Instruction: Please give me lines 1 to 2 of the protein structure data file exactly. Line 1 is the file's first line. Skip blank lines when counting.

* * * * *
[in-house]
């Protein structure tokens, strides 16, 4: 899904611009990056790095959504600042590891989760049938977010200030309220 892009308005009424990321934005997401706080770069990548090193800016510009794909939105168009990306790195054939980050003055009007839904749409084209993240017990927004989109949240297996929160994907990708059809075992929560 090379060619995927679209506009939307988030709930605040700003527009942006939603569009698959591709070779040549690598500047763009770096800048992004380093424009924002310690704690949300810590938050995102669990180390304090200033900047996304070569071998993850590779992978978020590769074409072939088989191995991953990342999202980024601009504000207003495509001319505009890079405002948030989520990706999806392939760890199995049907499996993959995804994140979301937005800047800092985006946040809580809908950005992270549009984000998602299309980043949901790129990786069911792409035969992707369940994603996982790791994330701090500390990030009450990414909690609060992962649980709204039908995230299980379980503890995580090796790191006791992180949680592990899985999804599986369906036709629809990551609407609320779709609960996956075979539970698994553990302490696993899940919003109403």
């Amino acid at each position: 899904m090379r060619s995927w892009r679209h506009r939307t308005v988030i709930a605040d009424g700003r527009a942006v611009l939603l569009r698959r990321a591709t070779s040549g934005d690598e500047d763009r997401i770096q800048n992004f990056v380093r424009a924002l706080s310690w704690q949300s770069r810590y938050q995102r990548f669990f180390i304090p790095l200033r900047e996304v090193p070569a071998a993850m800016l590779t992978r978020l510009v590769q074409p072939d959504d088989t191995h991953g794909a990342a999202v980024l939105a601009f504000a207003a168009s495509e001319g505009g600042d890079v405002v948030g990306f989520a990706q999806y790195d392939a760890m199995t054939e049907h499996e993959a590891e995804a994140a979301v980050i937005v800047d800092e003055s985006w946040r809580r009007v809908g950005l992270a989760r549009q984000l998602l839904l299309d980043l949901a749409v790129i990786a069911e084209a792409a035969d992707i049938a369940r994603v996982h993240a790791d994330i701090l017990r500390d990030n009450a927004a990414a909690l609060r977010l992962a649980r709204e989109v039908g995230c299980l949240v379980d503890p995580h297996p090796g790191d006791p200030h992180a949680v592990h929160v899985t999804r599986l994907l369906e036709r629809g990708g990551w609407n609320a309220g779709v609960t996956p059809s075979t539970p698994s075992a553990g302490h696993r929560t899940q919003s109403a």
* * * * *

[in-house]
């Protein structure tokens, strides 16, 4: 899904611009990056790095959504600042590891989760049938977010200030309220 892009308005009424990321934005997401706080770069990548090193800016510009794909939105168009990306790195054939980050003055009007839904749409084209993240017990927004989109949240297996929160994907990708059809075992929560 090379060619995927679209506009939307988030709930605040700003527009942006939603569009698959591709070779040549690598500047763009770096800048992004380093424009924002310690704690949300810590938050995102669990180390304090200033900047996304070569071998993850590779992978978020590769074409072939088989191995991953990342999202980024601009504000207003495509001319505009890079405002948030989520990706999806392939760890199995049907499996993959995804994140979301937005800047800092985006946040809580809908950005992270549009984000998602299309980043949901790129990786069911792409035969992707369940994603996982790791994330701090500390990030009450990414909690609060992962649980709204039908995230299980379980503890995580090796790191006791992180949680592990899985999804599986369906036709629809990551609407609320779709609960996956075979539970698994553990302490696993899940919003109403």